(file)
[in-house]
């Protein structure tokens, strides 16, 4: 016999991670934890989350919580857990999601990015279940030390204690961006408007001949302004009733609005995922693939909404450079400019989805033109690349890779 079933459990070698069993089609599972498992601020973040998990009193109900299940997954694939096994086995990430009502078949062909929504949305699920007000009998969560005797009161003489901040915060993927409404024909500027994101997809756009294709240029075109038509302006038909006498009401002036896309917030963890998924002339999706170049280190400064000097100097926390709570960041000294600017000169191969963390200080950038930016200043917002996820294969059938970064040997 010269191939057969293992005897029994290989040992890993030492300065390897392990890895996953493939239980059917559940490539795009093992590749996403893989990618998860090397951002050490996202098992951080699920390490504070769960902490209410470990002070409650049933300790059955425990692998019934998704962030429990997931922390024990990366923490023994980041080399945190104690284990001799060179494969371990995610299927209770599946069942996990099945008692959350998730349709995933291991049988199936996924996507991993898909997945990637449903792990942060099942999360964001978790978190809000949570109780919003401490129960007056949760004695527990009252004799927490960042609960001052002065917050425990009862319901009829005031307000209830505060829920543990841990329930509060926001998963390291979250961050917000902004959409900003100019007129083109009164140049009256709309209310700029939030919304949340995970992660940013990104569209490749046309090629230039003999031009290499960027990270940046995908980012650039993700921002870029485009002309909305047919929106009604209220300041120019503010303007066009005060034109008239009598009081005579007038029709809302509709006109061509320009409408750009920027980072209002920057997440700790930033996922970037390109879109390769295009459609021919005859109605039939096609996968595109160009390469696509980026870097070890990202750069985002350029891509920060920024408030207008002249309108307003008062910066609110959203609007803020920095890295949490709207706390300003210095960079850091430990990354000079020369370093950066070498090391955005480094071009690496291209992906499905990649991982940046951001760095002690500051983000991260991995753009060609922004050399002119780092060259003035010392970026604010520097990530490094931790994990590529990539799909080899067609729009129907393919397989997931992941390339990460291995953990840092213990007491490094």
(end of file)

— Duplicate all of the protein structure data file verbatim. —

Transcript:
[in-house]
């Protein structure tokens, strides 16, 4: 016999991670934890989350919580857990999601990015279940030390204690961006408007001949302004009733609005995922693939909404450079400019989805033109690349890779 079933459990070698069993089609599972498992601020973040998990009193109900299940997954694939096994086995990430009502078949062909929504949305699920007000009998969560005797009161003489901040915060993927409404024909500027994101997809756009294709240029075109038509302006038909006498009401002036896309917030963890998924002339999706170049280190400064000097100097926390709570960041000294600017000169191969963390200080950038930016200043917002996820294969059938970064040997 010269191939057969293992005897029994290989040992890993030492300065390897392990890895996953493939239980059917559940490539795009093992590749996403893989990618998860090397951002050490996202098992951080699920390490504070769960902490209410470990002070409650049933300790059955425990692998019934998704962030429990997931922390024990990366923490023994980041080399945190104690284990001799060179494969371990995610299927209770599946069942996990099945008692959350998730349709995933291991049988199936996924996507991993898909997945990637449903792990942060099942999360964001978790978190809000949570109780919003401490129960007056949760004695527990009252004799927490960042609960001052002065917050425990009862319901009829005031307000209830505060829920543990841990329930509060926001998963390291979250961050917000902004959409900003100019007129083109009164140049009256709309209310700029939030919304949340995970992660940013990104569209490749046309090629230039003999031009290499960027990270940046995908980012650039993700921002870029485009002309909305047919929106009604209220300041120019503010303007066009005060034109008239009598009081005579007038029709809302509709006109061509320009409408750009920027980072209002920057997440700790930033996922970037390109879109390769295009459609021919005859109605039939096609996968595109160009390469696509980026870097070890990202750069985002350029891509920060920024408030207008002249309108307003008062910066609110959203609007803020920095890295949490709207706390300003210095960079850091430990990354000079020369370093950066070498090391955005480094071009690496291209992906499905990649991982940046951001760095002690500051983000991260991995753009060609922004050399002119780092060259003035010392970026604010520097990530490094931790994990590529990539799909080899067609729009129907393919397989997931992941390339990460291995953990840092213990007491490094």